This is a guest post by Simone Emery, all about sensory systems and eating.
Mum of two, Simone Emery, is a feeding specialist based in Sydney, Australia. I have the good fortune to co-run the facebook group Parenting Picky Eaters with Simone, and not only is she a wonderful person, she really knows her stuff! Simone works in feeding therapy as well as offering classes for fussy eaters and their families. You can find out more about her work on her website and you can find her on twitter too.
Firstly, I wanted to say thanks to Jo for having me here today!
Secondly, I wanted to ask you to do me a favour – can you look around you and find a blank wall, a chair, a tree or the ground? Awesome. Right there is something that will help you “reset” your children for the task of eating. Today I am going to talk to you about the 7 sensory systems and exercising these systems before meals (and possibly again during meals) can help your children maintain focus on the task at hand.
The 7 sensory systems are:
- Vestibular (sense of spatial orientation)
- Proprioceptive (feedback loops for knowing how much pressure / force to exert)
Eating is one of the hardest things we have to do from a sensory system point of view. We are considering smells, touch (texture and temperature), noise and visuals all before taste. And, foods can change from bite to bite (for example a potato, pea and beef stew) or from instance to instance (a sweet blueberry vs a tart blueberry). Or even further, a food can change within the mouth – for example a hard cracker that gets mushier and mushier AND quieter and quieter as we chew. Sometimes children will compensate for this by over stuffing their mouth, taking tiny nibbles or avoiding foods with undesirable sensory properties all together. We are also motor planning and sitting at a table that also give us vestibular and proprioceptive inputs.
Pin pointing which sensory systems need resilience building for each child is not always easy. Some children will be over sensitive to some sensory inputs and under stimulated by other inputs. I like the analogy of using a “cup” to visualise how much room a child has for each input. Each child’s cup varies in size. So, I know that with myself and my children, we all have very different thresholds for our sensory processing. I have a small cup when it comes to auditory processing – I hate balloons popping! Whereas, my youngest daughter relishes the opportunities to eat noisy foods and sing at the top of her lungs outside on the trampoline. My oldest daughter re-sets marvelously by getting some big vestibular system inputs. This is why the downward dog yoga pose works well for her when we get ready to eat. If dinner starts to go pear-shaped, I will do some star-jumps with her to get some proprioceptive input and then swing her upside down for vestibular input.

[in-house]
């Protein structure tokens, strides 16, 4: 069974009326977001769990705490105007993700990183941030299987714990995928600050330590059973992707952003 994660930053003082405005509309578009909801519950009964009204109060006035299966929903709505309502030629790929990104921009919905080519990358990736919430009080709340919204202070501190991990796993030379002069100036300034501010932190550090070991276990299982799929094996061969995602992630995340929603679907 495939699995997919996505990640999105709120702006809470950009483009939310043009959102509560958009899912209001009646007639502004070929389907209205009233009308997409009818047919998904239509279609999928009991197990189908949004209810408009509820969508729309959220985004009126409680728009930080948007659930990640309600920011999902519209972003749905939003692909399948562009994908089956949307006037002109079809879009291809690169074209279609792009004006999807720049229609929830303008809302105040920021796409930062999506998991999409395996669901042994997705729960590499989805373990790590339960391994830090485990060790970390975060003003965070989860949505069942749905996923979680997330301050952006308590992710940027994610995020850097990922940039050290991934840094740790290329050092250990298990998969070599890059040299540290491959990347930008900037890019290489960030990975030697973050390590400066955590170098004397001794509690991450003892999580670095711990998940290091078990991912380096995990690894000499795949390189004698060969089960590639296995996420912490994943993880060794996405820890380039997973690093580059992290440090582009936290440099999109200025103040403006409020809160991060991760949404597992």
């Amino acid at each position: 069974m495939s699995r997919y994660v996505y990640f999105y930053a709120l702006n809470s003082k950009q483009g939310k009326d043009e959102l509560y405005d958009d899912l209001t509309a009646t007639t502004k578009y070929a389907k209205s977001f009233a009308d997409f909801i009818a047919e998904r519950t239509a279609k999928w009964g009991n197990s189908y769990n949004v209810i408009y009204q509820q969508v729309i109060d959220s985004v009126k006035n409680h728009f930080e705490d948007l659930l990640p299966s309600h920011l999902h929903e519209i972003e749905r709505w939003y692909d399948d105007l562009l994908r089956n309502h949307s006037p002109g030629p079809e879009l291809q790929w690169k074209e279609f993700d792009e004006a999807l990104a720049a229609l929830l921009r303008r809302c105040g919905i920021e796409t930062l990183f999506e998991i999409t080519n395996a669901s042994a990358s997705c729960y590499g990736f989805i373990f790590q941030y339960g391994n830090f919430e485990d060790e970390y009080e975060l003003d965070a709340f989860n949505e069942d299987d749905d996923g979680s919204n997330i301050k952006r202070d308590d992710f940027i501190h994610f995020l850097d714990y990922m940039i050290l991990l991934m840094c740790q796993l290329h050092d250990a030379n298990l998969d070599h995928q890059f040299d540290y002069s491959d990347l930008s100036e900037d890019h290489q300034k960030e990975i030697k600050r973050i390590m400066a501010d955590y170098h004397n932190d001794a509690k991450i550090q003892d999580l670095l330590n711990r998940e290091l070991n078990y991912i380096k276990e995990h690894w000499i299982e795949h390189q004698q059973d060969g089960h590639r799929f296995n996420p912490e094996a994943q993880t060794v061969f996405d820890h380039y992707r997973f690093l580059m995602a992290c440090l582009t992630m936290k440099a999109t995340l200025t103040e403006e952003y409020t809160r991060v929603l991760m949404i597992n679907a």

So, what happened to that wall, chair, tree or ground? You can use that with your child to exercise their proprioceptive system. By pushing on something and making those mental connections between what they are doing and how much force they are exerting, they are building more resilience. This helps with building concentration and emptying their sensory cup. Ultimately, by spending some time getting some physical movement, kids are then able to process more at their next sensory onslaught (aka mealtime). This will lead to more calmly exploring new stimuli (aka foods).
In conclusion, each child has a different threshold for handling sensory inputs. Helping them prepare for new and additional sensory inputs via exercise will empty that cup a bit and give them have the room to learn.
If you've found Simone's article helpful, you may like these related posts she has written:
- Scented Play Dough and the Sensory System, Turning and Imperfect Meal Around
- Handling a Sensory Meltdown (lower thresholds because of being tired)
- Park Play Helps Fussy Eating